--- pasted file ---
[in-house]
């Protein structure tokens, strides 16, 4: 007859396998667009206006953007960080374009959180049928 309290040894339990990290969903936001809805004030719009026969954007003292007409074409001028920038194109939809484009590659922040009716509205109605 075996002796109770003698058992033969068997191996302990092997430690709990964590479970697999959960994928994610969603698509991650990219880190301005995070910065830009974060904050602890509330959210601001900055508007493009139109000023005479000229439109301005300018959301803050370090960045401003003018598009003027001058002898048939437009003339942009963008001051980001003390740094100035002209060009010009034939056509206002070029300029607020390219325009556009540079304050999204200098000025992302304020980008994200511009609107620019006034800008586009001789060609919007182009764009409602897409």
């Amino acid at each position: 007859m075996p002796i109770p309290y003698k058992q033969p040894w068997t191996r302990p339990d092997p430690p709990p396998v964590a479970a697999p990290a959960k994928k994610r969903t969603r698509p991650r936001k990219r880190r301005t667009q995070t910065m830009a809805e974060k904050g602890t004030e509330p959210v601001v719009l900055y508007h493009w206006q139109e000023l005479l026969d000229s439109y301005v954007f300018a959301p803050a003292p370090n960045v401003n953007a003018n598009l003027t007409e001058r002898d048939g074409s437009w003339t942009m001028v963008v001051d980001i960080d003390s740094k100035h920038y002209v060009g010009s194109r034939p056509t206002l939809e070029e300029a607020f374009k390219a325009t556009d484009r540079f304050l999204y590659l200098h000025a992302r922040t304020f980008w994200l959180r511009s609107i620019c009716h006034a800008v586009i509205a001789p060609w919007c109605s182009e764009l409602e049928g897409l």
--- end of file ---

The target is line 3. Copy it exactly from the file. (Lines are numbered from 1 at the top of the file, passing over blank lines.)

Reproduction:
């Amino acid at each position: 007859m075996p002796i109770p309290y003698k058992q033969p040894w068997t191996r302990p339990d092997p430690p709990p396998v964590a479970a697999p990290a959960k994928k994610r969903t969603r698509p991650r936001k990219r880190r301005t667009q995070t910065m830009a809805e974060k904050g602890t004030e509330p959210v601001v719009l900055y508007h493009w206006q139109e000023l005479l026969d000229s439109y301005v954007f300018a959301p803050a003292p370090n960045v401003n953007a003018n598009l003027t007409e001058r002898d048939g074409s437009w003339t942009m001028v963008v001051d980001i960080d003390s740094k100035h920038y002209v060009g010009s194109r034939p056509t206002l939809e070029e300029a607020f374009k390219a325009t556009d484009r540079f304050l999204y590659l200098h000025a992302r922040t304020f980008w994200l959180r511009s609107i620019c009716h006034a800008v586009i509205a001789p060609w919007c109605s182009e764009l409602e049928g897409l």